Eight glasses of water… Every day… It’s no wonder people get frustrated with health advice to drink water. True, many people do not get enough water and that can have a variety of negative effects on the body ranging from feeling thirsty and headaches to shock and, in severe cases, even death. However, when faced with the thought of eight glasses of water, many people get frustrated and give up before they begin.
What would you think if you could EAT some of that water? What if tasty, sweet, refreshing foods could help you supplement that daily H2O requirement? Wouldn’t that be easier? And more enjoyable?
Well, you’re in luck because that’s exactly what you can do! While summer is a time when people typically need additional water to combat the heat, it’s also the time when many of these wonderful “water foods” are in season! Take a look at some of the tasty options available.
This vegetable is 96% water! Plus, cucumber has vitamins and anti-inflammatory compounds. Some research shows it may have anti-aging properties as well. Cucumbers are easy to find year round at grocery stores. During the summer time, they are often a staple at roadside stands, farmers markets and a popular choice for backyard gardens.
Celery is right up there with cucumbers as one of the highest water content foods. Not only is celery 95% water, it is low calorie and has high vitamin K, folate and potassium. Celery may hydrate your body FASTER than a glass of water according to some researchers due to the combination of amino acids, mineral salts and vitamins with the high-water content.
Iceberg lettuce is 95% water making it a great base for your summer salad or as a substitute for bread/tortillas for making wraps. Bump up your vitamins with only a slight decrease in water by using other lettuce greens such as romaine (most are around 94% water).
Another option is spinach. With 91% water, it is still a great hydrating food, along with being a great a source of vitamin A, vitamin C and even protein! If you have not branched out to the assorted lettuce types, start with a base of iceberg or romaine. Get a small quantity of a new-to-you variety of lettuce and mix it in. As you discover which flavors you enjoy the most, you can alter your salad to include more of the higher vitamin greens. Spinach is also commonly used in healthy smoothie recipes.
Like cucumbers, zucchini is easy to find from local growers in the summer season. It is very high in water content (nearly 95%) along with numerous vitamins including anti-oxidants and minerals that are good for eye health. With its mild flavor, zucchini can be mixed into other foods to “sneak” more veggies into meals and can even be spiralized and used as a substitute for spaghetti noodles.
Many fruits are also great sources of water as well as vitamins. With their sweet taste, they can be a healthy dessert or snack for children and adults alike. Some like watermelon (91% water), cantaloupe (90%), strawberries (92%), raspberries (86%), pears (84%) and grapes (80%) may be found with local growers and markets. Other, more tropical fruits such as oranges (87% water), bananas (75%), grapefruit (90%), mango (83%), kiwi (83%) and pineapple (86%) can be found at your grocery store.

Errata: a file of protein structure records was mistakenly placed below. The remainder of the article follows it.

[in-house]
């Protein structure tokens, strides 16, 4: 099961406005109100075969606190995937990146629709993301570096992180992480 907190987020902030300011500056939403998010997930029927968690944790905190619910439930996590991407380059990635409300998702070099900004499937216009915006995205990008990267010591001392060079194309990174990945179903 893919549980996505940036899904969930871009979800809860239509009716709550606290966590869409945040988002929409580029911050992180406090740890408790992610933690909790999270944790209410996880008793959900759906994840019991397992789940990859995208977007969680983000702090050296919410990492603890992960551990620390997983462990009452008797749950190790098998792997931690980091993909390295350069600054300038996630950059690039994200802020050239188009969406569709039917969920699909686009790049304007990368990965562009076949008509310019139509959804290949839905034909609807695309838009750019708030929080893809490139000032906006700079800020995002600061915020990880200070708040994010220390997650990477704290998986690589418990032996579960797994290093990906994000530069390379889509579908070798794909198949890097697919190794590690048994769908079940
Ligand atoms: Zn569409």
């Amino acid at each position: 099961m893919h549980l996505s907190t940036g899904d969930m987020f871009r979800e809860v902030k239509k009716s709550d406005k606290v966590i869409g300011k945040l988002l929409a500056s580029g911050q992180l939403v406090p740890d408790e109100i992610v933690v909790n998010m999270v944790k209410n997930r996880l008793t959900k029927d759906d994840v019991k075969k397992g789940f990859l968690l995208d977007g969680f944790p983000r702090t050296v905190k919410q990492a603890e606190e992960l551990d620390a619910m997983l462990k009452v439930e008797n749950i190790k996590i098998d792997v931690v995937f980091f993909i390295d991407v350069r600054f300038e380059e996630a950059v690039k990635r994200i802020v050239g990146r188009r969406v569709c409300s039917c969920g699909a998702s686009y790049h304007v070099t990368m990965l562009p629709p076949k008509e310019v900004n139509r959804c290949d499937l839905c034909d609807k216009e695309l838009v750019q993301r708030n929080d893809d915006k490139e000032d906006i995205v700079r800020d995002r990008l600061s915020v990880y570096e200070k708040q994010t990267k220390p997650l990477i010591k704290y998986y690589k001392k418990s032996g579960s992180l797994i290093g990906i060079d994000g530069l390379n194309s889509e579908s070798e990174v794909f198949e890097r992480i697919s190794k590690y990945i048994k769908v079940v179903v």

You probably assume that tomatoes are high in water (94%), and rightly so. But did you know cauliflower is 92% water? That’s as much as bell peppers (92%), and even more than carrots (88%). Broccoli is surprisingly high with 89% water. A recent addition to more popular vegetables is spaghetti squash, with almost 92% water. Don’t forget onions at 90%. They are great for seasoning meats and chopping on salads.
As this list shows, you have a variety of options to get the water your body needs while still adding color, vitamins, and other nutrients to your diet. As an added plus, many fresh fruits and vegetables are high in fiber, adding to the bulk and helping you feel full without adding empty calories.
Next time you see a vegetable stand or farmers market in your area, stop and see what’s available. It may change frequently – even daily – as the foods reach maturity. In season vegetables are often less expensive, so summer is a great time to experiment with new vegetables and recipes.
Fresh fruits and vegetables are great for summer salads, smoothies and just to eat as snacks. You can also get extra and preserve them yourself for later in the year. If you have nutritional questions, talk to your doctor of chiropractic at your next visit. If you don’t have a chiropractor, you can find a TCA member doctor HERE
National Nutrient Database for Standard Reference Legacy Release. https://ndb.nal.usda.gov/ndb/search/list?SYNCHRONIZER_TOKEN=968d8f3d-ff9c-472d-b676-c16644ea7d98&SYNCHRONIZER_URI=%2Fndb%2Fsearch%2Flist&qt=&qlookup=&ds=&manu=
“How Much Water is in Your Food?” Berkeley Wellness. March 1, 2011. http://www.berkeleywellness.com/healthy-eating/food/article/how-much-water-your-food
Lerner, Abby. “Top 30 Hydrating Foods: These healthy snacks not only replenish your fluids, they deliver other body benefits too.” https://www.shape.com/healthy-eating/healthy-drinks/top-30-hydrating-foods
Kirkpatrick, MS, RD, LD; B. Titgemeier, MS, RDN. “Dehydrated? These 7 Foods Will Satisfy Your Thirst and Hunger: Treat your taste buds and replenish your water.” July 29, 2014. https://health.clevelandclinic.org/dehydrated-these-7-foods-will-satisfy-your-thirst-and-hunger/